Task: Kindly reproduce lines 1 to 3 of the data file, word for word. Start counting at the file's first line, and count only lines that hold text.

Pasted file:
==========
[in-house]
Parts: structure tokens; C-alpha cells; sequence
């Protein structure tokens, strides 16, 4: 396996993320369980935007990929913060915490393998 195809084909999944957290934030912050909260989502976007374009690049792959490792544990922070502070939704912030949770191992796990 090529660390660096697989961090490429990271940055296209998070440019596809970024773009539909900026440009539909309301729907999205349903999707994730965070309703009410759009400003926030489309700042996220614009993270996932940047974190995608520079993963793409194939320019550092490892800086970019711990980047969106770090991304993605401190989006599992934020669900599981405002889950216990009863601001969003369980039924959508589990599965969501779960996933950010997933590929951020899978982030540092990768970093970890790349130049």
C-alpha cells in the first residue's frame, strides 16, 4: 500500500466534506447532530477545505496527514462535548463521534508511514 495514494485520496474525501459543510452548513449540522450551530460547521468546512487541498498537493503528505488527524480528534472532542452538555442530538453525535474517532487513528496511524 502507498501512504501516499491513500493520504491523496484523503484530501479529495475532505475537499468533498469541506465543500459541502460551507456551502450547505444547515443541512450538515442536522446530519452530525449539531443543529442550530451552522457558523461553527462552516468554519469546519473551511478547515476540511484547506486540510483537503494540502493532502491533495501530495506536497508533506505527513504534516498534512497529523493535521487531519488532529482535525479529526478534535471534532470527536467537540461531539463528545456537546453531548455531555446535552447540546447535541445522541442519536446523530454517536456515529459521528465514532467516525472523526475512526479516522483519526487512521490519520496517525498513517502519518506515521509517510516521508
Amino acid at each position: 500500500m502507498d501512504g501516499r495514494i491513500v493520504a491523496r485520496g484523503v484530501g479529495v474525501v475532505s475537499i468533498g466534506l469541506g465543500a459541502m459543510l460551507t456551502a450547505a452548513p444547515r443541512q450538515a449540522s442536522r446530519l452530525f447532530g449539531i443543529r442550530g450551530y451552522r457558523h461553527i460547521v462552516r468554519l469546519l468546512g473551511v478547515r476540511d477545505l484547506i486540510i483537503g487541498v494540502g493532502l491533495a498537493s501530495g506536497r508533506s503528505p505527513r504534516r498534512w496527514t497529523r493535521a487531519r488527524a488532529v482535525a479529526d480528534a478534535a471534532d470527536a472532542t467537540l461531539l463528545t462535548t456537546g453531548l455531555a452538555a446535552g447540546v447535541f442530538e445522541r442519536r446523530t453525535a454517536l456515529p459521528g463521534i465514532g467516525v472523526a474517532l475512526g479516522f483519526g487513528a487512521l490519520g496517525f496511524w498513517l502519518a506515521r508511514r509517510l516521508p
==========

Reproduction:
[in-house]
Parts: structure tokens; C-alpha cells; sequence
């Protein structure tokens, strides 16, 4: 396996993320369980935007990929913060915490393998 195809084909999944957290934030912050909260989502976007374009690049792959490792544990922070502070939704912030949770191992796990 090529660390660096697989961090490429990271940055296209998070440019596809970024773009539909900026440009539909309301729907999205349903999707994730965070309703009410759009400003926030489309700042996220614009993270996932940047974190995608520079993963793409194939320019550092490892800086970019711990980047969106770090991304993605401190989006599992934020669900599981405002889950216990009863601001969003369980039924959508589990599965969501779960996933950010997933590929951020899978982030540092990768970093970890790349130049």